Back to Morris tomorrow.

I promise I’ll regain my ability to write in complete sentences soon.

Wild Dogs

There was a party last night.  It was a birthday party/LSAT completion party.  It would be, I knew, filled to the brim with philosophy majors and English majors wearing velvet jackets and hoods (the theme was Lord of the Rings).  The house would be clean underneath, for these men knew, as their mothers and fathers had known, that to throw a party is to tidy the house first.  On the surface, however, at least by the time I arrived, there were empty cans and bottles strewn about.  Plastic sheathes that had once held neat rows of Chips Ahoy and Oreo were empty, littered with only crumbs.  There were spills, too.  Splattered on Travis’ shirt and on the couch cushions.  A game of Never Have I Ever was going on; wobbling twenty-somethings sat around a table holding up varying numbers of fingers.  After each question, a large groan would ring out, and cups would raise to lips and fingers would be subtracted, sometimes with drunken sheepishness.

I hate parties like this, when I’m surrounded by people I know, sometimes very well, but I don’t recognize any of them.  That’s the worst thing drinking does to people, I think; it turns  them into strangers.  There’s maybe a small bit of that person buried beneath sips of Red Dog, but when it tries to form a coherent sentence, the result is alien, although draped with an earnestness that is almost piteous.

I left after an hour, having had only about a quarter of a drink, and went home, where I read until I felt like myself again.  And then I fell asleep and dreamed that a family was swimming in one of those natural spring pools out west, and suddenly looked up to find the pool surrounded by wild dogs, who were gnashing their teeth and growling.

Homecoming

True to form, we lost our homecoming football game. 24-49.  I don’t mean to sound pessimistic, but that’s how it usually goes at UMM.  We’re smart people, we’re ambitious people, we’re liberal people, but we’re not necessarily athletic people.

It was a cold day to be sitting on metal bleachers, but thrilling to see the bright maroon and gold against the turf, and to eat walking tacos and caramel corn served by Chemistry Club and Student DFL and InterVarsity.

And of course the wind turbines are always spinning on the horizon.

First Day of Twenty-Two

I did some things yesterday.  There aren’t pictures, because I’m a goon, but basically, I had a birthday.

I pulled an all-nighter, of course, only going to sleep once 5:30 (and official birthday time) was upon us.

When I woke up, I tore into the mysterious box that had been looming with promise all week.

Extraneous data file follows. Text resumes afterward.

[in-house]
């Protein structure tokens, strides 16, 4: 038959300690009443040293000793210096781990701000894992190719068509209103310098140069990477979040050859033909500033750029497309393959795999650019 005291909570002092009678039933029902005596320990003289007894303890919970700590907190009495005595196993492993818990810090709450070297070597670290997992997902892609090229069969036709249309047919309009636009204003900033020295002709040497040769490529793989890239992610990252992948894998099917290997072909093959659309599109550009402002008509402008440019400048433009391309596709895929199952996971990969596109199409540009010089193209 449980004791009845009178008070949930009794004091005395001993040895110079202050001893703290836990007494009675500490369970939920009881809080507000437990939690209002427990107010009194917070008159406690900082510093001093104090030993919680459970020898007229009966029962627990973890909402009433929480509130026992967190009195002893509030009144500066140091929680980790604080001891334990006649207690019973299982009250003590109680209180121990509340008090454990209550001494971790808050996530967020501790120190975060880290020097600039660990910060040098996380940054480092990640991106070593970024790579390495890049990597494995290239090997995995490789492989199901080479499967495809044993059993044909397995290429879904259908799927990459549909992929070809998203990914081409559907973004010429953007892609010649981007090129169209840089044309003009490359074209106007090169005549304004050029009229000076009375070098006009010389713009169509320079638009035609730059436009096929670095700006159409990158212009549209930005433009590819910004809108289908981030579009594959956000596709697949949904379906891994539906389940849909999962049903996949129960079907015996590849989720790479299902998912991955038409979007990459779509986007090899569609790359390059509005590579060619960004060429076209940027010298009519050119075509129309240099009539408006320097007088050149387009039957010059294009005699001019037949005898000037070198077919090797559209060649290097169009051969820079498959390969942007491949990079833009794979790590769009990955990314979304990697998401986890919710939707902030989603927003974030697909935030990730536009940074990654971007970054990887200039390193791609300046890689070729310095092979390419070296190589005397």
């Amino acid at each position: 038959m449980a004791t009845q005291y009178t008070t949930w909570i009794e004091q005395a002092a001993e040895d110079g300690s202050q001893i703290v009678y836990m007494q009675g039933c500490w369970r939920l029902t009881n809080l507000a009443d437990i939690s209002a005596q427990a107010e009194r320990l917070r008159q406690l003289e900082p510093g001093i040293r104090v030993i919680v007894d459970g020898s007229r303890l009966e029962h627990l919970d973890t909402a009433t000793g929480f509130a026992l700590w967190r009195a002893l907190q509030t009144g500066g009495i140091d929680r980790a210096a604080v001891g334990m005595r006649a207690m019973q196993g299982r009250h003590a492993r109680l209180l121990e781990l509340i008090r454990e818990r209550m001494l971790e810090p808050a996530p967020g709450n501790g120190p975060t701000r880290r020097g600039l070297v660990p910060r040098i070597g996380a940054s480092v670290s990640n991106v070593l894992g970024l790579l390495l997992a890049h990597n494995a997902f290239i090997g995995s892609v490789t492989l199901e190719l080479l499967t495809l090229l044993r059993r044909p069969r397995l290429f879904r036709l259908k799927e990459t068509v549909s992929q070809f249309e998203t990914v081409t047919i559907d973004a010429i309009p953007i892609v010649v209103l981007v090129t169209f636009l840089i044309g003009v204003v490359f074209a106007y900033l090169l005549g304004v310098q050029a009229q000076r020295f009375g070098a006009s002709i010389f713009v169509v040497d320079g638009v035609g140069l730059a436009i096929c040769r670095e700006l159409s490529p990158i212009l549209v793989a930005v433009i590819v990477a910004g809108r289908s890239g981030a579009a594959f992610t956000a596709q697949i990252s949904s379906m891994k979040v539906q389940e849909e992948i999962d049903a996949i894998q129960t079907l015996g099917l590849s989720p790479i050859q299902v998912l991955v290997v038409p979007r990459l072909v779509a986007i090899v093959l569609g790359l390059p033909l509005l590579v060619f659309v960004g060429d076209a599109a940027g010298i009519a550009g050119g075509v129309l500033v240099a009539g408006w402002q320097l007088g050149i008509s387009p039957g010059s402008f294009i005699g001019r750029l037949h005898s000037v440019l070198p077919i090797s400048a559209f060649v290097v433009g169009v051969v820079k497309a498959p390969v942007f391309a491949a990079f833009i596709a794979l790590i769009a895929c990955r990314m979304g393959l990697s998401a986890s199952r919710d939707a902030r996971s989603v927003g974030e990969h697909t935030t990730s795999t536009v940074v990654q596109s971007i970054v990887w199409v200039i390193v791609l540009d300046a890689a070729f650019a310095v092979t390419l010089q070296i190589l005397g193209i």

Then I grocery shopped.

Then I cleaned.  I did piles of dishes, glared at Joey when he dared to dirty more for lunch.  I swept, arranged chairs, baked a cake, licked the bowl used to mix up said cake, did laundry, made up with Joey after he agreed to mow the lawn, arranged pitas in attractive spirals on a chipped plate, spent an hour creating a party playlist, and changed outfits twice.

Then I paced.  And paced.  And asked my housemates if I could do anything else.  And paced some more after they said no.

I couldn’t decide if it would be worse if people didn’t arrive, or if they did.  You see, now that we’ve gotten to know each other a little better, I feel that I can tell you that I don’t like parties.  I’m not good at mingling, I’m never the most outgoing person in the room, and I tend to shrink into a corner when people start dancing.  And even though there would only be friends at this party, many of whom I have known since freshman year, I was still worried that this party would be some sort of horrifying dud that would involve many polite coughs and eye rolls.

Furthermore, Jordan, not knowing about my meticulously-crafted birthday playlist, had attached his iPad to the speakers.  Upbeat Latin music was blaring, and I was pacing, and the scarf I had eventually decided to wear was feeling more and more like a noose with each passing second.

And then I unplugged Jordan’s iPad and plugged in my laptop.  The Beatles’ “Here Comes the Sun” started to play.  And I felt infinitely better.

The party, of course, was fantastic.  Everyone brought loads of food: sushi, soup, shish kebab, snickers salad, homemade salsa, soda, fruit snacks (it was a college party, after all), brownies, pasta, etc.  It was a little strange to realize that everyone was essentially there to see me, but I tried to bounce around to all the groups, and to talk to every person there for at least a little while.  And, although I invited people from different walks of campus life (there were my friends from my freshman dorm, my English major buddies, and my MCSA comrades), everyone got along and seemed to have a good time.

The best moment, however, was when Maddie walked out of the kitchen holding a lit cake,  and everyone started singing.  I don’t know that I’ve ever felt so perfectly happy.

Moved In

After a series of events involving no curtains and a hmong cucumber, I find myself fully moved into my final Morris residence.

Of course, the lights are off because there are no curtains, and I don’t want every mosquito in town to find me.  And of course, there are two large hmong cucumbers sitting on the counter downstairs, because my landlord lets a sweet couple use her backyard for their garden, and they were kind enough to share the harvest.  I thought about having some spoils for dinner, but lacked the necessary hacksaw.

So now it’s just me, uncovered windows, and the cucumber-that-doubled-as-a-battering-ram.  The house is mostly empty and incredibly echoey, but my room is settled.  Beatles poster, world map, loaded bookshelf, Jeopardy calendar.  That’s all I need, really.  Maybe a bed too.

Groceries

Tonight was one of those nights when you go to the grocery store fifteen minutes before close.  You snatch things off the shelves haphazardly, feeling a little lost without your usual list.  You feel your chest swell with pride when you pick out something that’s on sale, and you stand, cushy tennis shoes on unforgiving tile, for a few moments to deliberate over something that’s not.

Outside, the air has cooled significantly, and the sudden darkness drives you to the sidewalk, where you trot with a gallon of milk in one hand and a bag of palm-stripping weight in the other.  Every so often you have to stop and switch hands, sighing as the numbing gallon settles against your new rope burn.

Back at home, you unpack quietly for a few minutes.  That is, until you pull the large container of oatmeal out of the bag, and open the cupboard to discover an identical, nearly-full container within.  You bought oatmeal last week.